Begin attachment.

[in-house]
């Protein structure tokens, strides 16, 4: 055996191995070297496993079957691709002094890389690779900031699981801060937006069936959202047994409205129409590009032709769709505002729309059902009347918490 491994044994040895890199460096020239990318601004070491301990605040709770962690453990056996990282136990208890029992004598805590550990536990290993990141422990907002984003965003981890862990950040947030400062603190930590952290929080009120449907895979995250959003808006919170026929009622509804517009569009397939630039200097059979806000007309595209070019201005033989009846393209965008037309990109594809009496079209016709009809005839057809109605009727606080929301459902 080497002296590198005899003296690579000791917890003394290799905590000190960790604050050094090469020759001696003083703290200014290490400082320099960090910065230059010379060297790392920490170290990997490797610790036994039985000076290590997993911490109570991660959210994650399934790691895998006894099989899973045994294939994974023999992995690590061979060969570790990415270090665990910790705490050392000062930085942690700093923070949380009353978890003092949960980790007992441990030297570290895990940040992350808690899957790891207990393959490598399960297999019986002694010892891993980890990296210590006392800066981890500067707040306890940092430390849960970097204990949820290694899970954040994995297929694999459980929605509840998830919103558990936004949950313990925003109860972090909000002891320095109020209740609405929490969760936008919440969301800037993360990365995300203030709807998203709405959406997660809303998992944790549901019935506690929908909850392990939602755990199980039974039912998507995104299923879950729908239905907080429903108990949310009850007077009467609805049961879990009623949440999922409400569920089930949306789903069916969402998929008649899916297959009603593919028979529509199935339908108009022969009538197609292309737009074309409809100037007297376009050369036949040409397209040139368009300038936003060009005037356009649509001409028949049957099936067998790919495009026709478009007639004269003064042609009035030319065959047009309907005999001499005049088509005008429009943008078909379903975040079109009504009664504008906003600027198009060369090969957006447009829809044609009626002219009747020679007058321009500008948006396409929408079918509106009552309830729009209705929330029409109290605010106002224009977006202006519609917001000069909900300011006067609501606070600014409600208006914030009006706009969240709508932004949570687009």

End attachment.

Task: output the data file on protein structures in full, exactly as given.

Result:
[in-house]
């Protein structure tokens, strides 16, 4: 055996191995070297496993079957691709002094890389690779900031699981801060937006069936959202047994409205129409590009032709769709505002729309059902009347918490 491994044994040895890199460096020239990318601004070491301990605040709770962690453990056996990282136990208890029992004598805590550990536990290993990141422990907002984003965003981890862990950040947030400062603190930590952290929080009120449907895979995250959003808006919170026929009622509804517009569009397939630039200097059979806000007309595209070019201005033989009846393209965008037309990109594809009496079209016709009809005839057809109605009727606080929301459902 080497002296590198005899003296690579000791917890003394290799905590000190960790604050050094090469020759001696003083703290200014290490400082320099960090910065230059010379060297790392920490170290990997490797610790036994039985000076290590997993911490109570991660959210994650399934790691895998006894099989899973045994294939994974023999992995690590061979060969570790990415270090665990910790705490050392000062930085942690700093923070949380009353978890003092949960980790007992441990030297570290895990940040992350808690899957790891207990393959490598399960297999019986002694010892891993980890990296210590006392800066981890500067707040306890940092430390849960970097204990949820290694899970954040994995297929694999459980929605509840998830919103558990936004949950313990925003109860972090909000002891320095109020209740609405929490969760936008919440969301800037993360990365995300203030709807998203709405959406997660809303998992944790549901019935506690929908909850392990939602755990199980039974039912998507995104299923879950729908239905907080429903108990949310009850007077009467609805049961879990009623949440999922409400569920089930949306789903069916969402998929008649899916297959009603593919028979529509199935339908108009022969009538197609292309737009074309409809100037007297376009050369036949040409397209040139368009300038936003060009005037356009649509001409028949049957099936067998790919495009026709478009007639004269003064042609009035030319065959047009309907005999001499005049088509005008429009943008078909379903975040079109009504009664504008906003600027198009060369090969957006447009829809044609009626002219009747020679007058321009500008948006396409929408079918509106009552309830729009209705929330029409109290605010106002224009977006202006519609917001000069909900300011006067609501606070600014409600208006914030009006706009969240709508932004949570687009």